Israeli Army Officials: Arresting ultra-Orthodox Draft Dodgers Is Ineffective

A contentious bill seeking to protect Haredim from mandatory conscription has created a major rift in the government, with some predicting snap elections

An ultra-Orthodox man walks past advertisements against drafting Haredim to the army, Mea Shearim, Jerusalem, March 4, 2018.
Emil salman

Senior officials in the Israeli military who have been asked to provide their professional opinion regarding the contentious draft bill (which seeks to protect ultra-Orthodox Israelis from mandatory conscription and has created a major rift in the government) said that they thought Haredi men should be prosecuted for dodging draft.

Instead of taking the criminal-legal route against ultra-Orthodox draft dodgers, the army officials suggested, Israel ought to examine alternative solutions to the issue which can then be implemented in the civilian world.

Senior officials in the military prosecution echoed this assessment. They said that enforcing the law against Haredi draft dodgers and making them face indictments for failing to show up at the recruiting office, even just to be notified that they're exempt from service, is inefficient and just intimidates and antagonizes draft dodgers.

The different officials were asked to weigh in on the topic as part of ongoing government work surrounding the bill, which is backed by ultra-Orthodox parties but strongly opposed by some prominent voices in the coalition. When asked to provide its own assessment, the Israeli military assigned the task to its prosecution.  

The army recommended that the different elements overlooking the subject re-examine the sanctions that Haredim who refuse to show up at the induction center face today. At present, draft dodgers who don't come to the army's recruiting station to receive an official exemption note are officially considered to be defectors. In such cases, the army is then required to look after the individuals in question and bring them to arrest for defying Israeli law.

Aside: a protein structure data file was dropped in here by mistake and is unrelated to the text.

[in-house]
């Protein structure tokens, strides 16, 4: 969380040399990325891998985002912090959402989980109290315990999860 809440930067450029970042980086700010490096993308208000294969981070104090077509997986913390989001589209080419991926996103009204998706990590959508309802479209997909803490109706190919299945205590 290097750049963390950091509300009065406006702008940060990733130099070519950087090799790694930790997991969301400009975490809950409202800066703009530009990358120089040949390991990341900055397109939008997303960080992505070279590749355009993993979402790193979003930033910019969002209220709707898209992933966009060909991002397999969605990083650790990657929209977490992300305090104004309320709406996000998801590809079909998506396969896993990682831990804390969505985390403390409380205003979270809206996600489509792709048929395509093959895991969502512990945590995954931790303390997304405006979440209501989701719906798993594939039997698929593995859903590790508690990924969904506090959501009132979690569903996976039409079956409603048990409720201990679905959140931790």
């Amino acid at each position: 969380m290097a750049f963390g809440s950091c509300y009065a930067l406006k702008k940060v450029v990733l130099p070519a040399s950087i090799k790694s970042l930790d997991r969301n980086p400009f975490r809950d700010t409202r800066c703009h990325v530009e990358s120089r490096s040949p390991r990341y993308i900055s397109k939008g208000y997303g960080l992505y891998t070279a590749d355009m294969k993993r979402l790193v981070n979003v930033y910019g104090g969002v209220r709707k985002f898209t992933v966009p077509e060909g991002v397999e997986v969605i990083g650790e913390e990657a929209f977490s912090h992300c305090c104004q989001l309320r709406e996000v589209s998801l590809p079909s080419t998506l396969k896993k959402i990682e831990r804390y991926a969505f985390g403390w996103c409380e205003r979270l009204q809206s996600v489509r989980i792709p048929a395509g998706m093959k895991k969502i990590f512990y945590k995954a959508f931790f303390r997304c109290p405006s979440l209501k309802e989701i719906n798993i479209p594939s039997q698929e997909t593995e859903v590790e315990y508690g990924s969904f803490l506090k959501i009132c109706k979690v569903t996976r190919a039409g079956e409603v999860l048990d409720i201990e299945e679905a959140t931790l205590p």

When ultra-Orthodox draft dodgers are arrested, they are brought in front of the military court, which usually imposes a prison sentence.

The military believes that the aforementioned process burdens the army system with redundant work, but more importantly, it does not promote a concrete solution to the problem. An army source claims that to this day, arrests did not lead to a rise in the number of Haredim who draft but rather had the opposite effect.

The extreme faction within the ultra-Orthodox society that refuses to show up at the recruiting office sees young Haredim who are arrested as role models in the group that they belong to. The army does not think that ultra-Orthodox men who recruit do it out of fear of being arrested, but rather as a result of internal social changes in the Haredi sector; for this reason, experts in the army think that the two phenomena should not be linked.

Army officials stated that it would be far more effective for the state to employ a civilian enforcement system against ultra-Orthodox draft dodgers. "We asked for this to happen several times," a senior IDF source said. He explained that revoking people's driving licenses, postponing payments, denying them free exit from the country and other solutions could drive the draft dodgers to serve much more than the threat of incarceration would.